CINCINNATI -- Spring has officially come to Cincinnati and that means it's time to get outdoors. Cincinnati Museum Center is bringing back its walking tours to help you enjoy the warmth and sunshine around the Queen City.
Hit the bricks from April through November for a street-level view of Cincinnati history as you walk through some of the region's most historic neighborhoods. Each walking tour is approximately 2 to 2.5 miles and operates rain or shine, so come prepared with comfortable shoes, umbrellas and rain gear, as needed. Tours range from $15 to $25 per person, but museum members receive a discount.
Walking tours are led by one of the museum Heritage Programs employees who, for more than 30 years, have been sharing their passion for history through walking and motor coach tours and hundreds of audiovisual presentations on a wide range of topics. Each tour is thoroughly researched and presented in vivid, gripping detail.
For a complete list of tour dates visit the website here or call (513) 287-7031. Tour options include:
Explore the history, architecture and importance of Fourth, Fifth and Vine streets and stroll through Piatt Park, the city's oldest park. Learn about the city's finest religious buildings and 19th century homes. The tour covers 60 points of interest, telling the story of Downtown's development, from its early years to its business peak to its current role as an urban living and dining destination.
The city may have been built on bacon and beer but the German immigrants of the 19th century also had a knack for architecture. See how an area once neglected has been revitalized into a neighborhood that attracts families, young professionals and retirees with its restored historic buildings, abundant dining options, parks, churches and boutique shops.
Aptly named "the Garden of Eden" by winemaker Nicholas Longworth, Eden Park spans 186-acres and offers breathtaking vistas of the city from multiple overlooks. Meander through the park and discover what's left of the water works, the historic groves, unique statuary, veteran memorial sites and Krohn Conservatory.
Cincinnati Riverfront/The Banks
Once the landing site for steamboats and cargo, The Banks have found new life as a family-friendly green space. Explore the transformation of The Banks from the 18th century river town through industrialization and into the bustling recreation space of today.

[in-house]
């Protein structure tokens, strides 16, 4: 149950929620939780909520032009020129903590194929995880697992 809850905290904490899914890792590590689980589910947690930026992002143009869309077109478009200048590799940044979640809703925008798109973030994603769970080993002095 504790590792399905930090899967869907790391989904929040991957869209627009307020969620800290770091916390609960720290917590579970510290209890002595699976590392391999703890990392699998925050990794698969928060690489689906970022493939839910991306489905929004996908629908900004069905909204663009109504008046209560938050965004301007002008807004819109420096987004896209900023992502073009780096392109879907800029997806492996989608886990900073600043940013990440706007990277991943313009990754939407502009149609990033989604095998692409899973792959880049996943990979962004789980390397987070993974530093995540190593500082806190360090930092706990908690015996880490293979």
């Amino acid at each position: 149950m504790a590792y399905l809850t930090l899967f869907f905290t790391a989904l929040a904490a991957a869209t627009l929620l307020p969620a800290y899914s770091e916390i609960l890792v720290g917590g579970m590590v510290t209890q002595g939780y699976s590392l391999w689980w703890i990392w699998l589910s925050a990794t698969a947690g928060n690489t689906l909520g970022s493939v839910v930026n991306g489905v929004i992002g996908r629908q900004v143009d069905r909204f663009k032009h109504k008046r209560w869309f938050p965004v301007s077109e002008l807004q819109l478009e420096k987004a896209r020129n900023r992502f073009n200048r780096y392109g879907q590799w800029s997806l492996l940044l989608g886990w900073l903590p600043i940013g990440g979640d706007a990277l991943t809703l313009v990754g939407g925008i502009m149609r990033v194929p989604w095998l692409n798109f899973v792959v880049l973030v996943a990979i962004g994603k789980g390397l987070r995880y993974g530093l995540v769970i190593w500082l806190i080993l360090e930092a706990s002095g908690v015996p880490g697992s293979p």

Discover how Mariemont became a national exemplar in town planning in the 1920s by taking in the various architectural styles and planned green space that has since become a National Historic Landmark.
Part of President Franklin D. Roosevelt's Resettlement Administration in the 1930s, Greenhills was one of three planned "Greenbelt" communities. Tour the neighborhood including murals and a bas-relief by WPA artists, original items from the Greenhills Historical Society's collections, the village common and the international-style housing.
Learn about the history of the Cincinnati and Westwood Railroad, a narrow-gauge railroad that provided service between Westwood and downtown Cincinnati in the 1870s. Crisscross the railroad's former path and hear how the village spawned a nationally-recognized winery, some of Cincinnati's greatest business leaders and will soon host a puppet center and theater.
Discover how wealthy 19th century Cincinnatians climbed the hill to escape the noise, crowding and smoke of the city and built their grand homes on Mt. Auburn. Take in the Victorian architecture of those homes and end at the William Howard Taft National Historic Site.
Starting at the base of the Roebling Suspension Bridge, enjoy breathtaking views of Cincinnati and learn about the settlement of Northern Kentucky, its importance in the age of steam travel, the impact on German immigrants and their architectural style and the current renaissance transforming the area.
Once known as Millcreek Station and a transportation hub for travelers by horse, stage coach, canal, railroad and trolley, Northside transformed from settlement to booming industrial center to today's vibrant new neighborhood.
Tour the historic Murphy Theatre, Wilmington College, the refurbished county courthouse and charming downtown of Wilmington, a small town with a rich Quaker history of faith, adventurers and industry.
Union Terminal/Duke Energy Convention Center Murals
Learn the history behind some of Cincinnati's most treasured works of art. Originally installed in Union Terminal in 1933, the industrial mosaic murals were later relocated to Cincinnati/Northern Kentucky International Airport before once again being moved to the Duke Energy Convention Center downtown. Hear the history of the local companies represented in the mosaics and the incredible efforts to save the masterpieces.
Designed by architect Samuel Hannaford and built in 1908 to honor those soldiers lost in the Civil War and Spanish-American War, Memorial Hall has undergone a major restoration. Explore the 560-seat theater and discover how historic architecture and elements have blended with modern technology to once again transform Memorial Hall into an incredible event venue.